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Extendidng Hamilton's Principle to Non-Holonomic sytems

  1. Jul 18, 2008 #1
    Can someone explain me how to extend Hamilton's principle to non-holonomic system's thru the lagrange undetermined multipliers?
    PS:Assume the system is Semi-Holonomic that is [tex]f_{\alpha}(q_{i},q_{2} \cdots q_{n} ,\dot{q_{1}}, \dot{q_{2}}, \cdots \dot{q_{n}})=0[/tex] such a equation exists for [tex]\alpha=1,2,3 \cdots m[/tex]
    Last edited: Jul 18, 2008
  2. jcsd
  3. Jul 19, 2008 #2


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    If by "Hamilton's Principle," you mean "the Variational Principle that Hamilton's Action is Extremized," strictly speaking, no such "Nonholonomic Constrained Action Principle" exists, except in the special case that the "nonholonomic constraints" are "integrable" --- i.e., that they are really just "disguised" holonomic constraints that have been written in an apparently non-holonomic form. (One will find a few contrary claims in a few textbooks and papers, but on careful examination, these so-called "nonholonomic variational principles" are all either ill-posed or not self-consistent unless the constraints are integrable.)

    IIRC, a mathematically rigorous treatment of constrained variational problems may be found in Rund and Lovelock's https://www.amazon.com/Tensors-Differential-Forms-Variational-Principles/dp/0486658406" but it's fairly heavy going. (Or perhaps I may be thinking of Rund's "Hamilton-Jacobi Theory of the Calculus of Variations," which is sadly now out of print...)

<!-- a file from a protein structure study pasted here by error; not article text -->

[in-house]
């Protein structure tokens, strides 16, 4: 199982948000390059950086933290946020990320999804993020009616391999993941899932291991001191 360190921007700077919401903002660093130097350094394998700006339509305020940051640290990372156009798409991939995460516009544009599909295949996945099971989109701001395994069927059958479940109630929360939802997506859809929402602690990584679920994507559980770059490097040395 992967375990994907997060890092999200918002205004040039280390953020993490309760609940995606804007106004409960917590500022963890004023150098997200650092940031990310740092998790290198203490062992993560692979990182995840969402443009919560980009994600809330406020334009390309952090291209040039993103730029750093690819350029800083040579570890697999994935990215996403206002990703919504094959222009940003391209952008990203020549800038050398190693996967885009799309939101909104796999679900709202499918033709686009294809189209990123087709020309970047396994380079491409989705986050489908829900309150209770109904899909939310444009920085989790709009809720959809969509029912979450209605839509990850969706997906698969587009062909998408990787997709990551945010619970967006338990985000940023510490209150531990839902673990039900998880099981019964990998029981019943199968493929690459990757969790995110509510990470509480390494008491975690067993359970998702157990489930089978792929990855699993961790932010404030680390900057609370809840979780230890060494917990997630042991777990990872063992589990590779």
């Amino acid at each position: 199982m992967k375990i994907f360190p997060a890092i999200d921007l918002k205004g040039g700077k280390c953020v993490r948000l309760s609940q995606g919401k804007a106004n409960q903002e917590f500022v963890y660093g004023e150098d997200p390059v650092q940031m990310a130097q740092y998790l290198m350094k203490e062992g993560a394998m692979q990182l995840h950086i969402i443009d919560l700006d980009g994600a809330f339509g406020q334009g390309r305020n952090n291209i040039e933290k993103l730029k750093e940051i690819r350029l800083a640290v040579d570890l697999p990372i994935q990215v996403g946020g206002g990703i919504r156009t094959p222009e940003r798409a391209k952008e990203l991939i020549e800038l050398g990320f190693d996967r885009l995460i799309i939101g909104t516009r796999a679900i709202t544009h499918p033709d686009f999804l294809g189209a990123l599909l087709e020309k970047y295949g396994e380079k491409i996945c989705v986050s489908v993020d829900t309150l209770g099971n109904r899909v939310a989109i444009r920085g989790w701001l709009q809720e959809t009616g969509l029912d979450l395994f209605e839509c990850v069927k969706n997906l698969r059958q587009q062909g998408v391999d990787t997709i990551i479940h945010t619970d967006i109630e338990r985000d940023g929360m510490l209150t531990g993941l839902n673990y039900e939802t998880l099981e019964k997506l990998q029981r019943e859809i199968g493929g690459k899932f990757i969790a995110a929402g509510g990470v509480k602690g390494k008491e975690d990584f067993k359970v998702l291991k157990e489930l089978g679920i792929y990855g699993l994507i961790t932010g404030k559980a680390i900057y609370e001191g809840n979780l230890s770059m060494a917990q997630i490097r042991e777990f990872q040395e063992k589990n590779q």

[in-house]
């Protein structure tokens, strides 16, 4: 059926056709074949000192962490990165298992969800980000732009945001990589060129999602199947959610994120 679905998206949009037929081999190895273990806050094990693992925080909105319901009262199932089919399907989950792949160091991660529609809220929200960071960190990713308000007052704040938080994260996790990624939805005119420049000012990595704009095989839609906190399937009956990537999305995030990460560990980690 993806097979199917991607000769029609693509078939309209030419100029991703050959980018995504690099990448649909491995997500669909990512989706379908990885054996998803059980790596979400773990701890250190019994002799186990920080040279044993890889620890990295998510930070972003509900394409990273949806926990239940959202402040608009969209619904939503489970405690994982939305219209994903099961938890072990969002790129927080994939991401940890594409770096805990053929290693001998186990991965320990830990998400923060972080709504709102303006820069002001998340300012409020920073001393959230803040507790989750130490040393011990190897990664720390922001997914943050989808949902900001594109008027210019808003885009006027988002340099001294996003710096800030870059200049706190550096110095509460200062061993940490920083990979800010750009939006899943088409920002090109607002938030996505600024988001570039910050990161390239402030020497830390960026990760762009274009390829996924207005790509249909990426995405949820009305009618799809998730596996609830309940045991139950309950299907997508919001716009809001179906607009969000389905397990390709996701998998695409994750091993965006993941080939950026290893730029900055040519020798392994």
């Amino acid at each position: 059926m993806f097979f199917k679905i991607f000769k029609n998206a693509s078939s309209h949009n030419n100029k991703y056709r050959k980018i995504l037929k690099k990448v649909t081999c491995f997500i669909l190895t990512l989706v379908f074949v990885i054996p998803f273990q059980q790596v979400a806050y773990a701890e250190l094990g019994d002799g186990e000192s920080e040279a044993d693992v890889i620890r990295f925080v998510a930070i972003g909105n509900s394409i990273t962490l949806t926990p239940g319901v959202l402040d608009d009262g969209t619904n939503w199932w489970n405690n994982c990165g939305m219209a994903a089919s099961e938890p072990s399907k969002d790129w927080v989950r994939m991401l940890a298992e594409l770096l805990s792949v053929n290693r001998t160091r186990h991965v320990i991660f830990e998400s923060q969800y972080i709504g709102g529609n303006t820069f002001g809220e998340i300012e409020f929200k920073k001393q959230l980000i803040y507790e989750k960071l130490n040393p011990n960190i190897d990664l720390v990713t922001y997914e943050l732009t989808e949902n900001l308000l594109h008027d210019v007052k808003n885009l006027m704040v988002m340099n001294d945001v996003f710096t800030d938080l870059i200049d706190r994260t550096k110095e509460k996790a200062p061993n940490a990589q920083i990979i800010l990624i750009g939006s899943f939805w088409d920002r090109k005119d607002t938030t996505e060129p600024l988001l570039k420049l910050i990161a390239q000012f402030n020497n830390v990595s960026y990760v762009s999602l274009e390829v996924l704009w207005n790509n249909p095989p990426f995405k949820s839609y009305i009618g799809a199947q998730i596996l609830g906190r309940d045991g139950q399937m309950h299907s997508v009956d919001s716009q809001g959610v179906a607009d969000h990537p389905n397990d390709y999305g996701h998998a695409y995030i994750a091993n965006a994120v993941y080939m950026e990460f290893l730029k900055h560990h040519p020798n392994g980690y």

There is a modification of Hamilton's Principle called the "Hamilton-Jacobi-Bellman Principle" (or just the "Bellman Principle" for short), that is used to formulate "Optimal Control Problems" --- including problems with non-holonomic constraints. However, the Bellman Principle is not in general equivalent to Hamilton Principle, and it does in general lead to equations of motion that are "mathematically degenerate" --- i.e., they have a nontrivial "nullspace," implying that their solutions are non-unique.

    There is also Dirac's Theory of Constrained Hamilitonian Systems, but Dirac's formalism cannot be derived from a variational principle except in the special case that the constraints are integrable --- i.e., the constraints are equivalent to holonomic constraints.
    Last edited by a moderator: May 3, 2017
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